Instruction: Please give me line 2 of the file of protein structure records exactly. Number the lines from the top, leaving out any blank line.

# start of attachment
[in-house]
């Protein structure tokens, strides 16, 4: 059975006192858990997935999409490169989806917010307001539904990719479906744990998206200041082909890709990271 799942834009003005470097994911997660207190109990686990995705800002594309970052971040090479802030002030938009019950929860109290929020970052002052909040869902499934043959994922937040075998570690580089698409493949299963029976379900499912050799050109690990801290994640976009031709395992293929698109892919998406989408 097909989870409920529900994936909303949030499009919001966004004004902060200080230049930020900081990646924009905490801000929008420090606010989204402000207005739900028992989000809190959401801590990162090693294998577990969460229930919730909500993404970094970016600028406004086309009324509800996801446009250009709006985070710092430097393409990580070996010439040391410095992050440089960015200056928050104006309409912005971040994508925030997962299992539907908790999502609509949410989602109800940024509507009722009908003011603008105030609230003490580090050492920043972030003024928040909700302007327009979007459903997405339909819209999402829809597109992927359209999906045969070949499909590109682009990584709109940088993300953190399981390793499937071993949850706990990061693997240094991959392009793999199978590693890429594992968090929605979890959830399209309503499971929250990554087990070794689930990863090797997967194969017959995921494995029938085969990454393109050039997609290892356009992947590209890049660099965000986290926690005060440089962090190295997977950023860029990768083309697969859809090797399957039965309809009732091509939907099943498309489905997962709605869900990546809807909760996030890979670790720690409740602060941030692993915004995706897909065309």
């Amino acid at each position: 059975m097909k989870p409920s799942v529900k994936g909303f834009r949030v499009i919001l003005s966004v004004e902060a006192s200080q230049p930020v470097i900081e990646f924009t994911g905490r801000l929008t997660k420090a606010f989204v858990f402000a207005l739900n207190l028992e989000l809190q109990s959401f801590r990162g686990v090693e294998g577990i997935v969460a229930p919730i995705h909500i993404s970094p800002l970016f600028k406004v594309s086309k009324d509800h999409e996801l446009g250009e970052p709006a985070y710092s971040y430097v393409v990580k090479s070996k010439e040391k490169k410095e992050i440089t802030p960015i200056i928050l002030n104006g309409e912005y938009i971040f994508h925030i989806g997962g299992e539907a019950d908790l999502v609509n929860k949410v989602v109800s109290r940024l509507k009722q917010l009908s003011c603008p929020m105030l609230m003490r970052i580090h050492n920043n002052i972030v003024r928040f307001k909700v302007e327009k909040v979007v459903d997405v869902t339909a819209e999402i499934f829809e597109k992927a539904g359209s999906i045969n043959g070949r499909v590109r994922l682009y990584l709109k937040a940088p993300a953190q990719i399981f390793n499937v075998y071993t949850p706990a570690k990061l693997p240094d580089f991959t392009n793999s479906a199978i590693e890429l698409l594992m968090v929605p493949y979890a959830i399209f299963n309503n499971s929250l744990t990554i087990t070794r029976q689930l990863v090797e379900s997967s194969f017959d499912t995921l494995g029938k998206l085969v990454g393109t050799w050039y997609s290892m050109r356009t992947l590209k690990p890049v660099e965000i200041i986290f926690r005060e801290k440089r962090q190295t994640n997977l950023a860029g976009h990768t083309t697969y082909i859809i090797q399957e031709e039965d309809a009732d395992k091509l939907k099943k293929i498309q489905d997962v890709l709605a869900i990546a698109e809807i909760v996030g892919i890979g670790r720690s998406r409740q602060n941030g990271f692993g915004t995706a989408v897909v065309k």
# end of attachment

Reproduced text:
């Protein structure tokens, strides 16, 4: 059975006192858990997935999409490169989806917010307001539904990719479906744990998206200041082909890709990271 799942834009003005470097994911997660207190109990686990995705800002594309970052971040090479802030002030938009019950929860109290929020970052002052909040869902499934043959994922937040075998570690580089698409493949299963029976379900499912050799050109690990801290994640976009031709395992293929698109892919998406989408 097909989870409920529900994936909303949030499009919001966004004004902060200080230049930020900081990646924009905490801000929008420090606010989204402000207005739900028992989000809190959401801590990162090693294998577990969460229930919730909500993404970094970016600028406004086309009324509800996801446009250009709006985070710092430097393409990580070996010439040391410095992050440089960015200056928050104006309409912005971040994508925030997962299992539907908790999502609509949410989602109800940024509507009722009908003011603008105030609230003490580090050492920043972030003024928040909700302007327009979007459903997405339909819209999402829809597109992927359209999906045969070949499909590109682009990584709109940088993300953190399981390793499937071993949850706990990061693997240094991959392009793999199978590693890429594992968090929605979890959830399209309503499971929250990554087990070794689930990863090797997967194969017959995921494995029938085969990454393109050039997609290892356009992947590209890049660099965000986290926690005060440089962090190295997977950023860029990768083309697969859809090797399957039965309809009732091509939907099943498309489905997962709605869900990546809807909760996030890979670790720690409740602060941030692993915004995706897909065309």